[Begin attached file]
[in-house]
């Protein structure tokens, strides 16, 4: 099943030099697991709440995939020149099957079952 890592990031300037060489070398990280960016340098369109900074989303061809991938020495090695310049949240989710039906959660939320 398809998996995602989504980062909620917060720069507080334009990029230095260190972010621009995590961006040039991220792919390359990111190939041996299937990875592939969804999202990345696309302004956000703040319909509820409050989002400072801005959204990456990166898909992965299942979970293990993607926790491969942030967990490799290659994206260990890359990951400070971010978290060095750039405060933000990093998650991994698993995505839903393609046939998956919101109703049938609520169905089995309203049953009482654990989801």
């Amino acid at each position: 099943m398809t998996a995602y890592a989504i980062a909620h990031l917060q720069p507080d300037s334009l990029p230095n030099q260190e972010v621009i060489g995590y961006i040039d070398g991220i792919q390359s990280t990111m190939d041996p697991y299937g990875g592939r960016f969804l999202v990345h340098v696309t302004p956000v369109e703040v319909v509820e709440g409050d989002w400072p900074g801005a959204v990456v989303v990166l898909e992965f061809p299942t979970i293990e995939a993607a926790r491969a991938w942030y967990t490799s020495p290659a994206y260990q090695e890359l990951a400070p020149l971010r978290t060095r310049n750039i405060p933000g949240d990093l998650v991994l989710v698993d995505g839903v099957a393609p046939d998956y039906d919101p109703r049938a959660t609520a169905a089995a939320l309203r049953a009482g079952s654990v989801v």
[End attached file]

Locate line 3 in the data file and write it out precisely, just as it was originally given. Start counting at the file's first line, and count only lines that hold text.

């Amino acid at each position: 099943m398809t998996a995602y890592a989504i980062a909620h990031l917060q720069p507080d300037s334009l990029p230095n030099q260190e972010v621009i060489g995590y961006i040039d070398g991220i792919q390359s990280t990111m190939d041996p697991y299937g990875g592939r960016f969804l999202v990345h340098v696309t302004p956000v369109e703040v319909v509820e709440g409050d989002w400072p900074g801005a959204v990456v989303v990166l898909e992965f061809p299942t979970i293990e995939a993607a926790r491969a991938w942030y967990t490799s020495p290659a994206y260990q090695e890359l990951a400070p020149l971010r978290t060095r310049n750039i405060p933000g949240d990093l998650v991994l989710v698993d995505g839903v099957a393609p046939d998956y039906d919101p109703r049938a959660t609520a169905a089995a939320l309203r049953a009482g079952s654990v989801v």